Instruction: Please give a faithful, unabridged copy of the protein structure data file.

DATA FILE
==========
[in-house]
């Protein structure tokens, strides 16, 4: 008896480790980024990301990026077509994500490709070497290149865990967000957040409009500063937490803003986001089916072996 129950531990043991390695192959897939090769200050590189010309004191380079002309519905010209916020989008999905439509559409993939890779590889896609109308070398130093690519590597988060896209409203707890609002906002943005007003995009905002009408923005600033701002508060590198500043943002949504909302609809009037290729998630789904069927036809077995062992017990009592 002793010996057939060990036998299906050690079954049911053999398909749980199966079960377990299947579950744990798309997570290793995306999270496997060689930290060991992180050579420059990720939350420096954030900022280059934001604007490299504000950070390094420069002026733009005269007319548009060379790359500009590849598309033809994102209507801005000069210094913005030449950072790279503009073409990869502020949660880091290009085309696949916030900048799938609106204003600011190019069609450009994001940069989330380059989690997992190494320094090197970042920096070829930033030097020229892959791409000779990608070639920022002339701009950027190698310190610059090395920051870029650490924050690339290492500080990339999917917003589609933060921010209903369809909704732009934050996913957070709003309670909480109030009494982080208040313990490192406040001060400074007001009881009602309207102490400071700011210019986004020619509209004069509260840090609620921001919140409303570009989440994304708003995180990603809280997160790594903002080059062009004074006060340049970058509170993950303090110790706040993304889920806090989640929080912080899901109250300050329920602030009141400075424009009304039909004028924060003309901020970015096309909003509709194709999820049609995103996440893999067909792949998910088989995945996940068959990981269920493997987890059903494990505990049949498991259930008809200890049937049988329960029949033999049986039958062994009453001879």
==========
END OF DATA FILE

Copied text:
[in-house]
């Protein structure tokens, strides 16, 4: 008896480790980024990301990026077509994500490709070497290149865990967000957040409009500063937490803003986001089916072996 129950531990043991390695192959897939090769200050590189010309004191380079002309519905010209916020989008999905439509559409993939890779590889896609109308070398130093690519590597988060896209409203707890609002906002943005007003995009905002009408923005600033701002508060590198500043943002949504909302609809009037290729998630789904069927036809077995062992017990009592 002793010996057939060990036998299906050690079954049911053999398909749980199966079960377990299947579950744990798309997570290793995306999270496997060689930290060991992180050579420059990720939350420096954030900022280059934001604007490299504000950070390094420069002026733009005269007319548009060379790359500009590849598309033809994102209507801005000069210094913005030449950072790279503009073409990869502020949660880091290009085309696949916030900048799938609106204003600011190019069609450009994001940069989330380059989690997992190494320094090197970042920096070829930033030097020229892959791409000779990608070639920022002339701009950027190698310190610059090395920051870029650490924050690339290492500080990339999917917003589609933060921010209903369809909704732009934050996913957070709003309670909480109030009494982080208040313990490192406040001060400074007001009881009602309207102490400071700011210019986004020619509209004069509260840090609620921001919140409303570009989440994304708003995180990603809280997160790594903002080059062009004074006060340049970058509170993950303090110790706040993304889920806090989640929080912080899901109250300050329920602030009141400075424009009304039909004028924060003309901020970015096309909003509709194709999820049609995103996440893999067909792949998910088989995945996940068959990981269920493997987890059903494990505990049949498991259930008809200890049937049988329960029949033999049986039958062994009453001879």